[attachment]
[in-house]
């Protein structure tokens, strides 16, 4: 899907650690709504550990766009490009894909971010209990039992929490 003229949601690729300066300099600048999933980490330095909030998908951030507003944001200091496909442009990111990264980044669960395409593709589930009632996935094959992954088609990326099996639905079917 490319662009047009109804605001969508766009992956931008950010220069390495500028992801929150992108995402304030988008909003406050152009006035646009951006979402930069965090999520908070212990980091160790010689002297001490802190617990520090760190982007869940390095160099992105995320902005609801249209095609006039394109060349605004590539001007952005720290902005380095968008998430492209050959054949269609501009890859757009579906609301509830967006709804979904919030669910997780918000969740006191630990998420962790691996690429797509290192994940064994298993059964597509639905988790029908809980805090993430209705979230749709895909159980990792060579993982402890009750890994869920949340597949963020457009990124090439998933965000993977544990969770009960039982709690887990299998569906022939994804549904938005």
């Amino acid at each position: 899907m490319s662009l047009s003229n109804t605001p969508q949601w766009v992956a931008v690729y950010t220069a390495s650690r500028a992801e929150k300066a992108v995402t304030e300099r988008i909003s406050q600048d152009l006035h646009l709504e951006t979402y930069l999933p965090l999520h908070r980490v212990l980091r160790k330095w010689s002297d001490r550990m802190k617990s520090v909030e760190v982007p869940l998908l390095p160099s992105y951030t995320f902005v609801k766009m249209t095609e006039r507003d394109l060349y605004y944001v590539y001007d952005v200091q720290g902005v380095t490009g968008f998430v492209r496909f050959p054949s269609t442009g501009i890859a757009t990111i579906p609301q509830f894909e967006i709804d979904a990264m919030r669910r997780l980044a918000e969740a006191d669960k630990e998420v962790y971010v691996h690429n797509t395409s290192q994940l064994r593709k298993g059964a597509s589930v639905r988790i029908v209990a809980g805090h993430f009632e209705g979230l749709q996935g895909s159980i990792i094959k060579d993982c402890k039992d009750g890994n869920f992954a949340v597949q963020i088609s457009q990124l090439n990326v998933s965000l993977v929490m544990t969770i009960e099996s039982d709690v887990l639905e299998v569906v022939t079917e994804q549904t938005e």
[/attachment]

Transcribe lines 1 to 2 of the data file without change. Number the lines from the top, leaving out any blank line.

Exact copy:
[in-house]
């Protein structure tokens, strides 16, 4: 899907650690709504550990766009490009894909971010209990039992929490 003229949601690729300066300099600048999933980490330095909030998908951030507003944001200091496909442009990111990264980044669960395409593709589930009632996935094959992954088609990326099996639905079917 490319662009047009109804605001969508766009992956931008950010220069390495500028992801929150992108995402304030988008909003406050152009006035646009951006979402930069965090999520908070212990980091160790010689002297001490802190617990520090760190982007869940390095160099992105995320902005609801249209095609006039394109060349605004590539001007952005720290902005380095968008998430492209050959054949269609501009890859757009579906609301509830967006709804979904919030669910997780918000969740006191630990998420962790691996690429797509290192994940064994298993059964597509639905988790029908809980805090993430209705979230749709895909159980990792060579993982402890009750890994869920949340597949963020457009990124090439998933965000993977544990969770009960039982709690887990299998569906022939994804549904938005």